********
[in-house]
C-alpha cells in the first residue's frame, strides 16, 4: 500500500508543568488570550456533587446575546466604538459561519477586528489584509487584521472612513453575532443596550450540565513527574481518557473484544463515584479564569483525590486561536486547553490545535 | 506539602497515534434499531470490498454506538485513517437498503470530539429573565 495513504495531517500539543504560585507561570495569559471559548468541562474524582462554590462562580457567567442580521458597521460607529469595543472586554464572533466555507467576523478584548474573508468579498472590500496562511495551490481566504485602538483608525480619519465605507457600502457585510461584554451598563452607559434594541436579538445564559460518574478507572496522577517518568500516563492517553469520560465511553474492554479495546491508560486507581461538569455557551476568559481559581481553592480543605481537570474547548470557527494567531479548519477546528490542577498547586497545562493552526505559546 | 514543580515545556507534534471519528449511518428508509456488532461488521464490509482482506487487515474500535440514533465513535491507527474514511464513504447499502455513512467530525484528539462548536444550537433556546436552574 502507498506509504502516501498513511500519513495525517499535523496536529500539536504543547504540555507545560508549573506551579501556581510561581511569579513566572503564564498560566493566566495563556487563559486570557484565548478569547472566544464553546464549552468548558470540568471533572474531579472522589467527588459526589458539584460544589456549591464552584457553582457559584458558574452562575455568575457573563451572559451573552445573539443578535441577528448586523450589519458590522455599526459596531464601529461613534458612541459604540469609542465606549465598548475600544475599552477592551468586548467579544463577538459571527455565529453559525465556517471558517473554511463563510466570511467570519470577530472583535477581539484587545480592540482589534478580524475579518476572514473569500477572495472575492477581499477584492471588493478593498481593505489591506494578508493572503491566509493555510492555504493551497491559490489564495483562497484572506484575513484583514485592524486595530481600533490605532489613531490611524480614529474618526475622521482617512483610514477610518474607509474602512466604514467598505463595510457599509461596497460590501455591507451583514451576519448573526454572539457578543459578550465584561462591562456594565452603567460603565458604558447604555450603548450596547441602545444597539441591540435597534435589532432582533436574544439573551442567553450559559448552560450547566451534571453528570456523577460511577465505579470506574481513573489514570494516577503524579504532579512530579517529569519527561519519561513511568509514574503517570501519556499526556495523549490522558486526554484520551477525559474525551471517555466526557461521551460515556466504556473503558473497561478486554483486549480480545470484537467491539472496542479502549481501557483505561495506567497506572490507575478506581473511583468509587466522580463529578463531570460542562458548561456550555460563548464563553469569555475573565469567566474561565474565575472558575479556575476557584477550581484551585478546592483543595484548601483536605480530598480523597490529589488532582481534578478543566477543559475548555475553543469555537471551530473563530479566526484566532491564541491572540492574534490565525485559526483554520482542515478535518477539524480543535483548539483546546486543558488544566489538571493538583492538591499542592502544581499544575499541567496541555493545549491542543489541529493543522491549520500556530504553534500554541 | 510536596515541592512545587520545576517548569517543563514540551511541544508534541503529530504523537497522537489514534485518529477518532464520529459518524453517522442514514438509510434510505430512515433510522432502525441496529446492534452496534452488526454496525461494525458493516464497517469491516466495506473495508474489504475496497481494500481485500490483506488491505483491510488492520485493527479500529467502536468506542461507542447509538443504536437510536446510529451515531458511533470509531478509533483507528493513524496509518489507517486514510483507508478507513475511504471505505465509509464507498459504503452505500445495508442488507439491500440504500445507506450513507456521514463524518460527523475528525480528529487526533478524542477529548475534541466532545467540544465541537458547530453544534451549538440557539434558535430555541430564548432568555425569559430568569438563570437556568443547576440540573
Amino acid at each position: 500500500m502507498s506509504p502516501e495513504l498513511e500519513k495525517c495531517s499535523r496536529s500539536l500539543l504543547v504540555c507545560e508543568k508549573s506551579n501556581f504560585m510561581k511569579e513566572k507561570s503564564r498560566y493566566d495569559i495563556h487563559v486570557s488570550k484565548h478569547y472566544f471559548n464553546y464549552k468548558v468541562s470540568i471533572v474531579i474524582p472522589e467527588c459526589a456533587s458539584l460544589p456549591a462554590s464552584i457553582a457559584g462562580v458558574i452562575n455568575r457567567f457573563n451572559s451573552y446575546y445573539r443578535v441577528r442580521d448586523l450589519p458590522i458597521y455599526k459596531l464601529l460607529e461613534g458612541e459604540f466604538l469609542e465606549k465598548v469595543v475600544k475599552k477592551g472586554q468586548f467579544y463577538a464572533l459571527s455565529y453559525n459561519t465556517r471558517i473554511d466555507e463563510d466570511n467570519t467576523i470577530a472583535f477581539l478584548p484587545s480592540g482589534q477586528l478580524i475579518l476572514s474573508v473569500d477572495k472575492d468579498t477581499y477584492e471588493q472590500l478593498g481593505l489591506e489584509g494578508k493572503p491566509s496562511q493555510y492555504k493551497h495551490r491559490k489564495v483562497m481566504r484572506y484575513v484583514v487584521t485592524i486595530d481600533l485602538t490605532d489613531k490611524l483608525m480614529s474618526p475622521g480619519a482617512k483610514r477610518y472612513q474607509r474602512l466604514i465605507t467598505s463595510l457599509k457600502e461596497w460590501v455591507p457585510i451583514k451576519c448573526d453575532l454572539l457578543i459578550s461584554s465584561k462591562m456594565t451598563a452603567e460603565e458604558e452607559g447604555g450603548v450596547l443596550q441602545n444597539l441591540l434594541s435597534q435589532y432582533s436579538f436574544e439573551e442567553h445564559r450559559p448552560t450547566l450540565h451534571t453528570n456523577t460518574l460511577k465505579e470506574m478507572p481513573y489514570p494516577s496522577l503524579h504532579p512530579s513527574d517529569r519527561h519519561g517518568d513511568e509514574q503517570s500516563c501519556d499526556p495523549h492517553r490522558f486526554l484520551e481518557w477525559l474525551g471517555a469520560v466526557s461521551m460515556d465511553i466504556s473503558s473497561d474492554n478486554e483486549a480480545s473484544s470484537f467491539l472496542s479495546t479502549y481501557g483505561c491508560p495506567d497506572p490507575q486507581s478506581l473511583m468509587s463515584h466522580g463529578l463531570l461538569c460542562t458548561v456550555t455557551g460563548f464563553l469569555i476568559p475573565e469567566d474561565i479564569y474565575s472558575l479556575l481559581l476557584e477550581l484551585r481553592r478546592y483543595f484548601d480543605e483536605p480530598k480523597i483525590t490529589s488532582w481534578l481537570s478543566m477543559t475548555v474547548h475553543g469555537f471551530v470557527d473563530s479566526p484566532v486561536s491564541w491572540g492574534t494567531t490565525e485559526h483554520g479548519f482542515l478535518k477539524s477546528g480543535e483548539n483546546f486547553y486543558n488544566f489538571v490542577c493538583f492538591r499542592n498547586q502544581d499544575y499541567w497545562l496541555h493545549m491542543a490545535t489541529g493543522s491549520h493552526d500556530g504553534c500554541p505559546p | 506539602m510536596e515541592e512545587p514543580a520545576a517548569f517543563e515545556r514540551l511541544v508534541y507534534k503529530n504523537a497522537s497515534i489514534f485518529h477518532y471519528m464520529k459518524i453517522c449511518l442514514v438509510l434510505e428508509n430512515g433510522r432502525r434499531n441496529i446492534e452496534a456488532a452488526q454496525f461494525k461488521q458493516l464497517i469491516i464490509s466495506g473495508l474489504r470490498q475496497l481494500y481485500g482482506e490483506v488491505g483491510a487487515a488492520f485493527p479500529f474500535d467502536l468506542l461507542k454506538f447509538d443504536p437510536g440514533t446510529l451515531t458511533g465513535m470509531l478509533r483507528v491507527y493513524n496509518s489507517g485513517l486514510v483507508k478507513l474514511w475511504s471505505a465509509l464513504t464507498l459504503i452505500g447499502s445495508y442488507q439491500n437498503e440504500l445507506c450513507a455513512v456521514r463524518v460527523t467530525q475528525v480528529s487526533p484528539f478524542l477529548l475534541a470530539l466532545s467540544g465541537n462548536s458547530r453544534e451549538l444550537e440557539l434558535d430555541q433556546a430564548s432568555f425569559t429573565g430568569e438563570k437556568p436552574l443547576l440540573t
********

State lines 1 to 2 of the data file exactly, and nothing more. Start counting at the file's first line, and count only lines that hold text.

[in-house]
C-alpha cells in the first residue's frame, strides 16, 4: 500500500508543568488570550456533587446575546466604538459561519477586528489584509487584521472612513453575532443596550450540565513527574481518557473484544463515584479564569483525590486561536486547553490545535 | 506539602497515534434499531470490498454506538485513517437498503470530539429573565 495513504495531517500539543504560585507561570495569559471559548468541562474524582462554590462562580457567567442580521458597521460607529469595543472586554464572533466555507467576523478584548474573508468579498472590500496562511495551490481566504485602538483608525480619519465605507457600502457585510461584554451598563452607559434594541436579538445564559460518574478507572496522577517518568500516563492517553469520560465511553474492554479495546491508560486507581461538569455557551476568559481559581481553592480543605481537570474547548470557527494567531479548519477546528490542577498547586497545562493552526505559546 | 514543580515545556507534534471519528449511518428508509456488532461488521464490509482482506487487515474500535440514533465513535491507527474514511464513504447499502455513512467530525484528539462548536444550537433556546436552574 502507498506509504502516501498513511500519513495525517499535523496536529500539536504543547504540555507545560508549573506551579501556581510561581511569579513566572503564564498560566493566566495563556487563559486570557484565548478569547472566544464553546464549552468548558470540568471533572474531579472522589467527588459526589458539584460544589456549591464552584457553582457559584458558574452562575455568575457573563451572559451573552445573539443578535441577528448586523450589519458590522455599526459596531464601529461613534458612541459604540469609542465606549465598548475600544475599552477592551468586548467579544463577538459571527455565529453559525465556517471558517473554511463563510466570511467570519470577530472583535477581539484587545480592540482589534478580524475579518476572514473569500477572495472575492477581499477584492471588493478593498481593505489591506494578508493572503491566509493555510492555504493551497491559490489564495483562497484572506484575513484583514485592524486595530481600533490605532489613531490611524480614529474618526475622521482617512483610514477610518474607509474602512466604514467598505463595510457599509461596497460590501455591507451583514451576519448573526454572539457578543459578550465584561462591562456594565452603567460603565458604558447604555450603548450596547441602545444597539441591540435597534435589532432582533436574544439573551442567553450559559448552560450547566451534571453528570456523577460511577465505579470506574481513573489514570494516577503524579504532579512530579517529569519527561519519561513511568509514574503517570501519556499526556495523549490522558486526554484520551477525559474525551471517555466526557461521551460515556466504556473503558473497561478486554483486549480480545470484537467491539472496542479502549481501557483505561495506567497506572490507575478506581473511583468509587466522580463529578463531570460542562458548561456550555460563548464563553469569555475573565469567566474561565474565575472558575479556575476557584477550581484551585478546592483543595484548601483536605480530598480523597490529589488532582481534578478543566477543559475548555475553543469555537471551530473563530479566526484566532491564541491572540492574534490565525485559526483554520482542515478535518477539524480543535483548539483546546486543558488544566489538571493538583492538591499542592502544581499544575499541567496541555493545549491542543489541529493543522491549520500556530504553534500554541 | 510536596515541592512545587520545576517548569517543563514540551511541544508534541503529530504523537497522537489514534485518529477518532464520529459518524453517522442514514438509510434510505430512515433510522432502525441496529446492534452496534452488526454496525461494525458493516464497517469491516466495506473495508474489504475496497481494500481485500490483506488491505483491510488492520485493527479500529467502536468506542461507542447509538443504536437510536446510529451515531458511533470509531478509533483507528493513524496509518489507517486514510483507508478507513475511504471505505465509509464507498459504503452505500445495508442488507439491500440504500445507506450513507456521514463524518460527523475528525480528529487526533478524542477529548475534541466532545467540544465541537458547530453544534451549538440557539434558535430555541430564548432568555425569559430568569438563570437556568443547576440540573